Pray, pray much, and make sacrifice for sinners, for many so...

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August 19

 

Pray, pray much,
and make sacrifice for sinners,
for many souls go to hell
because there is no one to sacrifice and pray for them.

Our Lady to Lucia dos Santos


Defend your God! Click HERE to Protest Against Blasphemy

SAINT OF THE DAY

St. John Eudes

At fourteen he made a vow of chastity while he was studying...

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St. John Eudes

John Eudes was born in 1601 in the Norman village of Ri, France, to devout parents who consecrated him to the Holy Virgin. In 1615 he made a vow of chastity while he was studying with the Jesuits of Caen. On that occasion he consecrated himself to Mary, from which time he was notable for his fervent devotion to her.

Eudes left the Jesuits to enter the Congregation of the Oratory, founded by the famous Fr. Pierre de Berulle, who worked to re-establish orthodoxy of doctrine and sanctity of life among the clergy. John Eudes thought that the training of priests should also be a priority, so in 1643, he left the Oratory and founded the Society of Jesus and Mary to specialize in seminary education. The first seminary of the Eudists Fathers, as they became known, opened in Caen, shortly followed by many others.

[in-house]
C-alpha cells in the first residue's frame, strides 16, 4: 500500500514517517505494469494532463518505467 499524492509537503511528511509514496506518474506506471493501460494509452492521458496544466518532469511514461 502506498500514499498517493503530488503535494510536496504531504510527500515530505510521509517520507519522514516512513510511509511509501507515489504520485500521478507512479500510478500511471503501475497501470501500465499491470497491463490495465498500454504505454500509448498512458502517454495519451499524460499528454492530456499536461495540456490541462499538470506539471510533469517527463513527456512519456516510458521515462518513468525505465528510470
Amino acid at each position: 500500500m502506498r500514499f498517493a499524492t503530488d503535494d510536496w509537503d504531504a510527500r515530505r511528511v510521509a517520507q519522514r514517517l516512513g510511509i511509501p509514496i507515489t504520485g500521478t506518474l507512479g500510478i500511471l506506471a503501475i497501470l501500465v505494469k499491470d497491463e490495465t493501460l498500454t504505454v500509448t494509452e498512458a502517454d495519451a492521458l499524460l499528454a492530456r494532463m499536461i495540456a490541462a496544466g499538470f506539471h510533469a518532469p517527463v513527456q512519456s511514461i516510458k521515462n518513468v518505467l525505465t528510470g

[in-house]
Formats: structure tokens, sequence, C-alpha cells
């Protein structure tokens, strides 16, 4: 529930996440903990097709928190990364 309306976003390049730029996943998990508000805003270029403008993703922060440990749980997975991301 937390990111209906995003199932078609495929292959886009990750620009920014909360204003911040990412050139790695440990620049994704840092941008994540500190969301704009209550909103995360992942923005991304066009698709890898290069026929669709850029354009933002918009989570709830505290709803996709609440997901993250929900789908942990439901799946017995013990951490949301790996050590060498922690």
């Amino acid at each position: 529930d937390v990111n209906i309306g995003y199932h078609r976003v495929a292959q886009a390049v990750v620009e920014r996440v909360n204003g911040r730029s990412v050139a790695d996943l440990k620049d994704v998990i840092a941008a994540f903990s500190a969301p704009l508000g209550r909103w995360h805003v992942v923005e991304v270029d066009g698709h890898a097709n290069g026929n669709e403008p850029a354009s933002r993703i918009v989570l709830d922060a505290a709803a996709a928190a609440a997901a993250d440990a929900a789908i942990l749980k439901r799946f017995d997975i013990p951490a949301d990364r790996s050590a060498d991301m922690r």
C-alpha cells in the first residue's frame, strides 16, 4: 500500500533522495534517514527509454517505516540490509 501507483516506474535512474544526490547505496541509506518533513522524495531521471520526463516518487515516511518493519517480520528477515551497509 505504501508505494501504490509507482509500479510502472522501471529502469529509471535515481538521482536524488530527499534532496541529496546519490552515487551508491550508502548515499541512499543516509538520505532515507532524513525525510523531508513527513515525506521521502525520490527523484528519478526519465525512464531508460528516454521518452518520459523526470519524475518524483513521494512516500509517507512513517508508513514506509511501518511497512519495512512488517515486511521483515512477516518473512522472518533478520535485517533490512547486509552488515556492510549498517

In order to convert women of ill-fame and assist those who had converted from a wayward life, he founded another institution, the Congregation of Our Lady of Charity. He also instituted the parish mission to evangelize neglected souls. For many years, he preached to large crowds in churches or open fields, in the courts of nobles and the King. His sermons were renowned for his strong condemnation of the vices of his audience, the brilliant eloquence with which he delivered them and, above all, the eminent sanctity which shone forth from him and gave substance to all his words.
He spread the devotion to the Sacred Hearts of Jesus and Mary, and was instrumental in procuring the Church’s approval of liturgical offices in Their honor. Always faithful to the Chair of Peter, he was persecuted by the Jansenists, whom he counter-attacked with energy.

He died on August 19, 1680, with the names of Jesus and Mary on his lips.

WEEKLY STORY

One Good Turn Deserves Another

There was once a priest who had a special devotion to the so...

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One Good Turn Deserves Another

There was once a priest who had a special devotion to the sorrows of Mary. He would often remain alone in the chapel to commiserate the sorrows of his Lady.

So intently did he meditate on the sorrows endured by Mary Most Holy that, moved by compassion, he was accustomed to wipe the face of a statue of the sorrowful Virgin with a little cloth, as though real tears flowed there.

Now this good priest became quite ill. When he was given up by his physicians, and was going to breathe his last, he saw a beautiful Lady by his side. She consoled him with her words, and with a handkerchief gently wiped the sweat from his brow.

With this, the priest was miraculously cured.

When he found himself well, he said: "But, my Lady, who are you who practice such charity towards me?" "I am she," answered Mary, "whose tears you have so often dried,” and she disappeared.

From the Glories of Mary, by St. Alphonsus Maria de Liguori.

There was once a priest who had a special devotion to the sorrows of Mary. He would often remain alone in the chapel to commiserate the sorrows of his Lady.